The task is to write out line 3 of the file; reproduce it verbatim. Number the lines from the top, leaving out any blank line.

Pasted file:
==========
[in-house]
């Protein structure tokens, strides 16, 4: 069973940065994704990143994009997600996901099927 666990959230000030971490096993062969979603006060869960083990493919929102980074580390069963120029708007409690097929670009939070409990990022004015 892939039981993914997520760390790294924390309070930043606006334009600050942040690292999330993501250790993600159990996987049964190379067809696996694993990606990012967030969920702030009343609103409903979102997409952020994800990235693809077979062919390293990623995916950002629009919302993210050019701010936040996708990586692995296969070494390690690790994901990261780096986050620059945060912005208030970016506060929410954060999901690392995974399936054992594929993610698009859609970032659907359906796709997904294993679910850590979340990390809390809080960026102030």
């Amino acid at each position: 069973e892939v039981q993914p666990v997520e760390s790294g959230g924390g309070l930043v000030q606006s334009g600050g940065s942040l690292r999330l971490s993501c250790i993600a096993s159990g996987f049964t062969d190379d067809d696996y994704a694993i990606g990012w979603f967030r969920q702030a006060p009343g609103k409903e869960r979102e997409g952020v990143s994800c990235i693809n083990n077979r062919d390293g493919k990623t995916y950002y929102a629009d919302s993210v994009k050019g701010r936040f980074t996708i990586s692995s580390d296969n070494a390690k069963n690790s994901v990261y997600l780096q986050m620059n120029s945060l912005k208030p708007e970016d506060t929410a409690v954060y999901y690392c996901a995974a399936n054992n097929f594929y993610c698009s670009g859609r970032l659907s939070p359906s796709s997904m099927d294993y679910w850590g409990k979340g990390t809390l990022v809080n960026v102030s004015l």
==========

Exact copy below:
């Amino acid at each position: 069973e892939v039981q993914p666990v997520e760390s790294g959230g924390g309070l930043v000030q606006s334009g600050g940065s942040l690292r999330l971490s993501c250790i993600a096993s159990g996987f049964t062969d190379d067809d696996y994704a694993i990606g990012w979603f967030r969920q702030a006060p009343g609103k409903e869960r979102e997409g952020v990143s994800c990235i693809n083990n077979r062919d390293g493919k990623t995916y950002y929102a629009d919302s993210v994009k050019g701010r936040f980074t996708i990586s692995s580390d296969n070494a390690k069963n690790s994901v990261y997600l780096q986050m620059n120029s945060l912005k208030p708007e970016d506060t929410a409690v954060y999901y690392c996901a995974a399936n054992n097929f594929y993610c698009s670009g859609r970032l659907s939070p359906s796709s997904m099927d294993y679910w850590g409990k979340g990390t809390l990022v809080n960026v102030s004015l």